Posts Tagged price control
Asthmatic abuse: (definition) The systematic and intentional market manipulation of asthma medication prices resulting in large corporate profits and financial ruin for people with asthma (see also: racketeering, theft, extortion, corruption, complicity and congress).
Price gouging of people with asthma by U.S. pharmaceutical companies is legendary (New York Times). Now some of those same companies want to move their corporate offices to other countries to avoid U.S. taxes. RIPOFF is the technical term.
An inhaler is a pressurized gadget to make a mist of a medication so a person can inhale the mist (see the picture at the right). It should have never been patented: it is useful, but it is trivial and certainly not novel. Now, through patent manipulations and suits there are NO GENERIC INHALERS FOR ASTHMATICS; there are only high priced brand name products — despite the fact this type of sprayer and medication has been available for 40 years.
Albuterol is the most common anti-asthma inhaler. The drug is easy to manufacture (costs a few cents) and the inhaler is trivial (costs less than a dollar). The US price listed below is from Costco (considered the lowest price source in the US). The Indian price quoted below is from allmedsdeal.com (this is not an endorsement, just an example).
- The US price: PROAIR HFA 90 MCG INHALER (TEV) $55.46
- The Indian price: Ventorlin CFC Free Inhaler / Salbutamol 100mcg (GSK) $4.40
These are the same drugs: US price $55, Indian price $4. GSK is a reputable UK company that manufactures albuterol, sells it worldwide, but not in the US. Without the unreasonable market restrictions and nearly insane FDA rules asthmatics would be able to purchase albuterol for about $4 per inhaler.
Patents should be allowed to exist, but consumer prices must be limited. Countries other than the US exercise this control. Citizens fight price-gouging companies — why not fight price-gouging drug companies? Medicare insists doctors accept payment at the lowest rate offered, so why should Medicare fail to insist on the lowest price drug companies offer elsewhere in the world?
The current laws for pharmaceuticals are so complicated it defies understanding. If you like complexity, like laws and like legal suits then continue the current system. Instead, consider the following:
What part of this simple rule would be difficult to understand:
THE RETAIL PRICE OF ALBUTEROL INHALER SHALL BE $4.
That’s the kind of pharmaceutical control the US needs.
$3,500 is the amount US insurance companies pay for a screening colonoscopy that takes 30 minutes. In some states a $9,000 charge is routine. In the country of Switzerland the cost is $655 using the same techniques and the same scope from Japan. This sad story of price gouging was reported in detail by the New York Times on Sunday June 2, 2013.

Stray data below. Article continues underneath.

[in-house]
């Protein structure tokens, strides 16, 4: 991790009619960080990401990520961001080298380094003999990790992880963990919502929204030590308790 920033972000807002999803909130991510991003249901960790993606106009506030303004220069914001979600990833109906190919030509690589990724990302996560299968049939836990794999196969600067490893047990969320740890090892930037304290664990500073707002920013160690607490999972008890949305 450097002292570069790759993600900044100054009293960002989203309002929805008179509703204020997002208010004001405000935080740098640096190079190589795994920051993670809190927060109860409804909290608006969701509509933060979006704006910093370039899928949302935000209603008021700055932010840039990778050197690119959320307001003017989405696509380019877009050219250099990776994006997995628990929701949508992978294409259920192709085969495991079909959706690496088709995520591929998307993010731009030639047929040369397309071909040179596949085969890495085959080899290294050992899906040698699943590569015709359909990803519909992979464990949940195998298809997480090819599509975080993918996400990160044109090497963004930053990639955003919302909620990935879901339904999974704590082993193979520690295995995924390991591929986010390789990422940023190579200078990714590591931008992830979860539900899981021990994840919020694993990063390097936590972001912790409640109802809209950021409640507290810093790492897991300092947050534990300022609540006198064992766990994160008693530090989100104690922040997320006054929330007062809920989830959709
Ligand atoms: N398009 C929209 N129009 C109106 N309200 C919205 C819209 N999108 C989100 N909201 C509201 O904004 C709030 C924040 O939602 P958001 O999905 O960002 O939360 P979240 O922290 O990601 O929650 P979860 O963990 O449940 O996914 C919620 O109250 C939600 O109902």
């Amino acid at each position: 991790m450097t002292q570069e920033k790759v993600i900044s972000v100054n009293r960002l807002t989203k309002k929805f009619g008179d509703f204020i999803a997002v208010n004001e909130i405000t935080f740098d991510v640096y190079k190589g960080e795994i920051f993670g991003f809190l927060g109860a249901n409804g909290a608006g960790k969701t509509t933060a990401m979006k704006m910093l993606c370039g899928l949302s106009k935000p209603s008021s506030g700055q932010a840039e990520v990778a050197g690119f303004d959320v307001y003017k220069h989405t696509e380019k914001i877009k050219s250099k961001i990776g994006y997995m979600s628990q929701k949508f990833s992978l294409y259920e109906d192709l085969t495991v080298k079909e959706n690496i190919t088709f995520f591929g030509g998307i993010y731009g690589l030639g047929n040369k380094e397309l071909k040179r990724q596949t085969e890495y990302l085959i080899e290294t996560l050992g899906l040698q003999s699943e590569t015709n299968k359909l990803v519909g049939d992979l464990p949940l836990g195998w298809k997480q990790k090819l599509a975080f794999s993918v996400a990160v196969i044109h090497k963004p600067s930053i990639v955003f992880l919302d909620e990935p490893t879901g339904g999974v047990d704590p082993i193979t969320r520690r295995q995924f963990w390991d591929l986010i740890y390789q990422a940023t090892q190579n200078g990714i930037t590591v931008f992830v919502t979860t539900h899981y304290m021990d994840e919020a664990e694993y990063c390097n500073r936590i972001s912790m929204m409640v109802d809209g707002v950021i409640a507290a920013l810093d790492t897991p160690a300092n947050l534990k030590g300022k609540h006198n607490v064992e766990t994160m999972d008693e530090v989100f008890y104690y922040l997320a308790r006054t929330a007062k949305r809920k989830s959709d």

Key points about high charges from the Times’ article include:
- Adding charges for an unnecessary anesthesiologist
- Adding facility fees by calling colonoscopy a surgery
- Adding huge fees for biopsies that take only minutes
- Repeating colonoscopy too frequently
If it was just colonoscopy that was the cause of the problems with high cost in the US it would be an easy fix. But, the pattern of prices having no basis in actual cost is a systemic problem of huge proportions.
In other walks of life people would not tolerate the abuse. We would complain bitterly if a garage mechanic charged for someone to hold his light, or added a fee to use the garage space, or tacked on a charge to check tire pressure or wanted to recheck the muffler every 3 months.
Why do people tolerate unreasonably high medical prices? Because people do not understand health care. Because insurance shields them from the need to understand. And, because we think 10 years of training is needed to do many procedures, which is absolutely not true.
Surgeons and gastroenterologists study many things but if colonoscopy was separated out, the total training time for that procedure itself is probably only a few months. A trained physician assistant or nurse practitioner could easily do a screening colonoscopy at much lower cost and with equal safety. The manpower drain from gastroenterology to do screening colonoscopy is astounding and the only reason they do it is the high reimbursement.
Keep in mind, it is not people causing the problem. The fault is with the warped system of care and reimbursement we have devised.
To fix the problem the US system of payment must change to be more like other advanced countries. That means either the prices for procedures are set nationally (the French way) or large conglomerates of doctors and hospitals are paid to provide all necessary care to people on a per capita basis (the ACO way).
Numerous publications are reporting on the problems in our health care system. The New York Times, The Wall Street Journal and Time Magazine have had lead articles on the subject.
The problem of high cost will need government action to make a significant change since no business is large enough to force the issue alone. It is easy to be pessimistic — but, there is a tipping point coming. When consumers realize lower-cost higher-quality health care is possible they will want it.